In the Kishapu district of Tanzania, farmers struggle to transform their barren plots of land into healthy crops of maize and sorghum. Frequent droughts and poor soil quality make it difficult to grow enough food or earn a living. Because there is not enough healthy food to eat, many children are undernourished.
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Members of households migrate to neighbouring districts in search of food and work, or sell off their limited assets to get by. It helps them to cope with immediate food shortages, but it is not the key to lasting food security.

We’ve Never Experienced this Before

Paul has been farming for over twenty years, but has never seen a plant sprout in Tanzania’s dry soil so quickly. Although the rains have not yet arrived – only showers – Catherine Mahona is also seeing the benefits of her hard work come to life.

Like Paul and Catherine, Jared Abdrea says that while his maize crop was planted only a month ago, the seeds planted have already emerged. He remarks that this is something he has never experienced before.

Returning to Our Roots

Tanzania Kishapu Food security John WilliamPresbyterian World Service & Development is working in partnership with Canadian Foodgrains Bank (CFGB) and the Africa Inland Church of Tanzania to help 320 vulnerable households in the Kishapu district overcome food insecurity and malnutrition.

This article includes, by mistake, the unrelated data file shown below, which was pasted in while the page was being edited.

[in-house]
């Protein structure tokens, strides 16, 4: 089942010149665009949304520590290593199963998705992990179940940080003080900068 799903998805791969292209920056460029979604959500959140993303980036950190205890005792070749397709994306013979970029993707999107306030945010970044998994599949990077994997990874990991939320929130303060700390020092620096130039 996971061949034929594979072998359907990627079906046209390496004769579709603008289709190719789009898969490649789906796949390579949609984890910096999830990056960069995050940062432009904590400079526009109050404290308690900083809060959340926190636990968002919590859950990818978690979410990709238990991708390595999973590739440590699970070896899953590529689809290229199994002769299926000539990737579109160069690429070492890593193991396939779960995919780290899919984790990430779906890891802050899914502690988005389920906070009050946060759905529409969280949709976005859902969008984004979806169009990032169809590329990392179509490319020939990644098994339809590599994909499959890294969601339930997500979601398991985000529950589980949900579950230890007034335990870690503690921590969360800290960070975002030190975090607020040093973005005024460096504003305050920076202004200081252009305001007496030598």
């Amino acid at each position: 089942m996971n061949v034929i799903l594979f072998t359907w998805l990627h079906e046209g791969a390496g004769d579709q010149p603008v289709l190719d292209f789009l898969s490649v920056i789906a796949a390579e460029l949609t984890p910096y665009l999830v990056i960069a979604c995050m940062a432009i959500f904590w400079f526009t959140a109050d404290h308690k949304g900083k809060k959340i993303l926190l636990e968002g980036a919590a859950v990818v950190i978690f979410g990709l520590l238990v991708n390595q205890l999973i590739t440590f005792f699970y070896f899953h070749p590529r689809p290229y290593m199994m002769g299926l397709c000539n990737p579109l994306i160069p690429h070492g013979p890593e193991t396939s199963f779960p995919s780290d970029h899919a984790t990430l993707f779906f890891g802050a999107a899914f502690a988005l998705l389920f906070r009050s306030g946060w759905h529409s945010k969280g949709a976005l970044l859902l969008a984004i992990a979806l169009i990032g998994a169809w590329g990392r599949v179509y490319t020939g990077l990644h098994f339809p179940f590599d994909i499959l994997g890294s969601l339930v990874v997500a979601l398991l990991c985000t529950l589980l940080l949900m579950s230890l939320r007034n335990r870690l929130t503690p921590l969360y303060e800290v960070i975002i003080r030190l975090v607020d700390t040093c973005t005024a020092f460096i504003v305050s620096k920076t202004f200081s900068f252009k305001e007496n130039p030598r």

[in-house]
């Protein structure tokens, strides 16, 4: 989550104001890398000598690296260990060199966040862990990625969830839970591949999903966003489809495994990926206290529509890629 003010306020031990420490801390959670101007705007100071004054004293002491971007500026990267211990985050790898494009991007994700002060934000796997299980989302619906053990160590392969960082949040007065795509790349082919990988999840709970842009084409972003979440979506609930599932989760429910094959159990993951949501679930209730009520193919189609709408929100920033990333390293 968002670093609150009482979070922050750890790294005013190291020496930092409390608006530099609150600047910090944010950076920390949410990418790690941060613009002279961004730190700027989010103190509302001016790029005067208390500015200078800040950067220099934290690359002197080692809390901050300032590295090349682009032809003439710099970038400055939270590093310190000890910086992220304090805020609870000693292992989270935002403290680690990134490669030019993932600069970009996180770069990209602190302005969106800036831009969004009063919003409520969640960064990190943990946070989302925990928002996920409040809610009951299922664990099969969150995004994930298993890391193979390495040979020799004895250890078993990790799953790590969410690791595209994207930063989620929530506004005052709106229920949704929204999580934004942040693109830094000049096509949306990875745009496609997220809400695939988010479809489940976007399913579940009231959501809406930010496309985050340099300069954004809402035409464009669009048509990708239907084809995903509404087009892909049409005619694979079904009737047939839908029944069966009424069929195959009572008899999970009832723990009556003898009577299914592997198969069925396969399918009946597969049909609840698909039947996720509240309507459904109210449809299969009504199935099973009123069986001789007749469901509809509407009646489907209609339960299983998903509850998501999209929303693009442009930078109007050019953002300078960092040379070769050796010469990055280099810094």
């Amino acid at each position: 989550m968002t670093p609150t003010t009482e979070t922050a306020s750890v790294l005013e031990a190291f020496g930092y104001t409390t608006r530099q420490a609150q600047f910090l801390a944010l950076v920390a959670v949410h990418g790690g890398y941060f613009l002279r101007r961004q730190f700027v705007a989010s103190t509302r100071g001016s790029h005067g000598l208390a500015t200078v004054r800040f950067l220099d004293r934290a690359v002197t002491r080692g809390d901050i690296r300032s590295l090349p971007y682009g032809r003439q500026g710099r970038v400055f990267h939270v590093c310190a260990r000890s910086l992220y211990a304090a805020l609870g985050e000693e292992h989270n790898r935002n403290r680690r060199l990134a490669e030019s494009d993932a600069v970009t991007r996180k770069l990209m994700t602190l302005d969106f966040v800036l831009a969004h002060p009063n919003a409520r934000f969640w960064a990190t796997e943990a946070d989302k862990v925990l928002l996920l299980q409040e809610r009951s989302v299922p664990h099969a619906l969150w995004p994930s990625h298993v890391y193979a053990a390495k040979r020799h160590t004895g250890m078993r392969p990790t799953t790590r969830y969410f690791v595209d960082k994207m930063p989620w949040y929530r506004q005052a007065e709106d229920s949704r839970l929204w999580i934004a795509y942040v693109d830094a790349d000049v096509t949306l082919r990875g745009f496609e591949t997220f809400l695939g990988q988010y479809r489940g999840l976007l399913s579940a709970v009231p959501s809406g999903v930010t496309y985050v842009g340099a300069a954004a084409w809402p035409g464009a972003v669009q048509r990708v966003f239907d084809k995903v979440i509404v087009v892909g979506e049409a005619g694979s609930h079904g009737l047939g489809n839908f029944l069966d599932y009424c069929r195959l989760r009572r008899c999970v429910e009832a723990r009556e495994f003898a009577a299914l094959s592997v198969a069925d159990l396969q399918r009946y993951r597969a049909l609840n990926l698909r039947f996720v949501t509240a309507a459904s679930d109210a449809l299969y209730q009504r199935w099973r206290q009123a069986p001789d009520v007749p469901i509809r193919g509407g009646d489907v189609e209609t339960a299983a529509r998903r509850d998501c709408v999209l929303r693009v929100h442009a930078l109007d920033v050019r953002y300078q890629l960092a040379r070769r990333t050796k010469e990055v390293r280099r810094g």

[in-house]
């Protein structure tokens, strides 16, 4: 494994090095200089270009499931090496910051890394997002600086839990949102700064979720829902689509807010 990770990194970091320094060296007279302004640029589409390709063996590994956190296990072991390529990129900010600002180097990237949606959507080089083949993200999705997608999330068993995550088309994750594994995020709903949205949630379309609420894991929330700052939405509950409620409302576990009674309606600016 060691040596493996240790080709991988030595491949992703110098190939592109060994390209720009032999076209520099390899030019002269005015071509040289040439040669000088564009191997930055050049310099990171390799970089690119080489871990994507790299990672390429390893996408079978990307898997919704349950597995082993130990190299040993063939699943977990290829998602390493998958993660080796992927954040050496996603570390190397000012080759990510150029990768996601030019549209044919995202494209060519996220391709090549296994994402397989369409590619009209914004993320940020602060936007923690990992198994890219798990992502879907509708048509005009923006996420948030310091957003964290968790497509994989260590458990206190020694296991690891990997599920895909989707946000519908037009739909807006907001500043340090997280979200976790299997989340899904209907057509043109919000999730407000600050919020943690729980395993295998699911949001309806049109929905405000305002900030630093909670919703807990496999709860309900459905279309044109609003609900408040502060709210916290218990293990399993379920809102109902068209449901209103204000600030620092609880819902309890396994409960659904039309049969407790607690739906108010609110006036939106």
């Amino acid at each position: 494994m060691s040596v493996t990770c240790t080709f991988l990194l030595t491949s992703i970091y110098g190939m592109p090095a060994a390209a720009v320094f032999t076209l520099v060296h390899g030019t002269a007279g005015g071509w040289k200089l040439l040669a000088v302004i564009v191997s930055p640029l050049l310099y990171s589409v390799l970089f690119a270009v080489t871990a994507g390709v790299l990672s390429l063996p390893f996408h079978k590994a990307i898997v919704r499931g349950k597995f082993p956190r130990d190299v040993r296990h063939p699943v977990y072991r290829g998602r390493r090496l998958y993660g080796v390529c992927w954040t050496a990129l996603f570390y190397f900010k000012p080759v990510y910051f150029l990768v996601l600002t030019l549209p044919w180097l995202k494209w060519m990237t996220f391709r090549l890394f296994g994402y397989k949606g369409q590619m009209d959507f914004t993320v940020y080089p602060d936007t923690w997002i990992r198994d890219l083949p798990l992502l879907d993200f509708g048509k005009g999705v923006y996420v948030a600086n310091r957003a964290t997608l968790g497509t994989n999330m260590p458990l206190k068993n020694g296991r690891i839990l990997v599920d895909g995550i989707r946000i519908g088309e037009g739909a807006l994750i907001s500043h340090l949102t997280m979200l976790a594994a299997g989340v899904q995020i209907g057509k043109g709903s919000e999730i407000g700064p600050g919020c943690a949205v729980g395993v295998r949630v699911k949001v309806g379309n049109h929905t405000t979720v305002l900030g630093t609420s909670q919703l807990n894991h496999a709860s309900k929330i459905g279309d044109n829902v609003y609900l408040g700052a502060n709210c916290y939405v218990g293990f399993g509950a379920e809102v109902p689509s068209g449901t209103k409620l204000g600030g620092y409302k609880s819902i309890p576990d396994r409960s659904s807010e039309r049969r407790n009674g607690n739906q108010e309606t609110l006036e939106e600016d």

Farmers selected for the program receive vegetable seeds, along with training in conservation agriculture—an environmentally friendly farming technique that helps retain moisture and nutrients in the soil and prevents further erosion —to increase crop yields

Tanzania FS 12Jinna Njingula says the village is harvesting less and less from larger tracts of land, but he remembers the village experiencing high crop yields farming on small plots of land using only a hoe when he was young. By adapting to the conservation agriculture techniques taught through the project, Jinna believes they are returning to their roots and healing the land. By protecting the soil, conserving water and using organic fertilizers, he expects better yields for years to come.

For pictures from PWS&D food security projects, click here.